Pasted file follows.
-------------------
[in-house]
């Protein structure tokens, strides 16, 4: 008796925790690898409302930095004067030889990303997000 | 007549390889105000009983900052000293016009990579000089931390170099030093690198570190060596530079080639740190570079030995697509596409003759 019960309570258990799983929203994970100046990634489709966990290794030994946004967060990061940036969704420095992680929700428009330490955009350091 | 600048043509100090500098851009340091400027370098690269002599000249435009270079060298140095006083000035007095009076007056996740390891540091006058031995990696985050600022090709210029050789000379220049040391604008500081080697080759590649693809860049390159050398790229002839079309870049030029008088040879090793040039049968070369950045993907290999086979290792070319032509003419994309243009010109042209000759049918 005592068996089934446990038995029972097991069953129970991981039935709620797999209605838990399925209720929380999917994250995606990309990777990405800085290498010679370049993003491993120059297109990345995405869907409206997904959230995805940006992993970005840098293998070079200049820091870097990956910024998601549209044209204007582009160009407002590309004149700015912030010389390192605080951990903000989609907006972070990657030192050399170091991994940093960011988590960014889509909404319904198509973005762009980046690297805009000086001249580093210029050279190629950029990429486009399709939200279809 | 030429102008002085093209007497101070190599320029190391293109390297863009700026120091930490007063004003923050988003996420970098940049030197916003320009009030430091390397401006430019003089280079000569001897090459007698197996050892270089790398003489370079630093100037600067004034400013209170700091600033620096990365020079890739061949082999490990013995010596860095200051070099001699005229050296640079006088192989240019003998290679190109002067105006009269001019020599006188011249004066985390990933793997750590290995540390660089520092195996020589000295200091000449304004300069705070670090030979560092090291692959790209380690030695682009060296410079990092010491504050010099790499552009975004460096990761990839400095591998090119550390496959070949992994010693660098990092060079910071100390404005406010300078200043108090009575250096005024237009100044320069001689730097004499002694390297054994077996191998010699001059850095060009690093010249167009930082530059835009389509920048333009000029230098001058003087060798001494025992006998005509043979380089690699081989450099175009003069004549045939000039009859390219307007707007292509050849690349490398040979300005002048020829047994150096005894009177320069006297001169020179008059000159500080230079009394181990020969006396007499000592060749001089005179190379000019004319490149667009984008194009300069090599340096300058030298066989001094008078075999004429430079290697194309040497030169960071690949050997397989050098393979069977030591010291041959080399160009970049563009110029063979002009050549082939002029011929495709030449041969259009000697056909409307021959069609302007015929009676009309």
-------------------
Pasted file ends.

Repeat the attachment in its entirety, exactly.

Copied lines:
[in-house]
């Protein structure tokens, strides 16, 4: 008796925790690898409302930095004067030889990303997000 | 007549390889105000009983900052000293016009990579000089931390170099030093690198570190060596530079080639740190570079030995697509596409003759 019960309570258990799983929203994970100046990634489709966990290794030994946004967060990061940036969704420095992680929700428009330490955009350091 | 600048043509100090500098851009340091400027370098690269002599000249435009270079060298140095006083000035007095009076007056996740390891540091006058031995990696985050600022090709210029050789000379220049040391604008500081080697080759590649693809860049390159050398790229002839079309870049030029008088040879090793040039049968070369950045993907290999086979290792070319032509003419994309243009010109042209000759049918 005592068996089934446990038995029972097991069953129970991981039935709620797999209605838990399925209720929380999917994250995606990309990777990405800085290498010679370049993003491993120059297109990345995405869907409206997904959230995805940006992993970005840098293998070079200049820091870097990956910024998601549209044209204007582009160009407002590309004149700015912030010389390192605080951990903000989609907006972070990657030192050399170091991994940093960011988590960014889509909404319904198509973005762009980046690297805009000086001249580093210029050279190629950029990429486009399709939200279809 | 030429102008002085093209007497101070190599320029190391293109390297863009700026120091930490007063004003923050988003996420970098940049030197916003320009009030430091390397401006430019003089280079000569001897090459007698197996050892270089790398003489370079630093100037600067004034400013209170700091600033620096990365020079890739061949082999490990013995010596860095200051070099001699005229050296640079006088192989240019003998290679190109002067105006009269001019020599006188011249004066985390990933793997750590290995540390660089520092195996020589000295200091000449304004300069705070670090030979560092090291692959790209380690030695682009060296410079990092010491504050010099790499552009975004460096990761990839400095591998090119550390496959070949992994010693660098990092060079910071100390404005406010300078200043108090009575250096005024237009100044320069001689730097004499002694390297054994077996191998010699001059850095060009690093010249167009930082530059835009389509920048333009000029230098001058003087060798001494025992006998005509043979380089690699081989450099175009003069004549045939000039009859390219307007707007292509050849690349490398040979300005002048020829047994150096005894009177320069006297001169020179008059000159500080230079009394181990020969006396007499000592060749001089005179190379000019004319490149667009984008194009300069090599340096300058030298066989001094008078075999004429430079290697194309040497030169960071690949050997397989050098393979069977030591010291041959080399160009970049563009110029063979002009050549082939002029011929495709030449041969259009000697056909409307021959069609302007015929009676009309």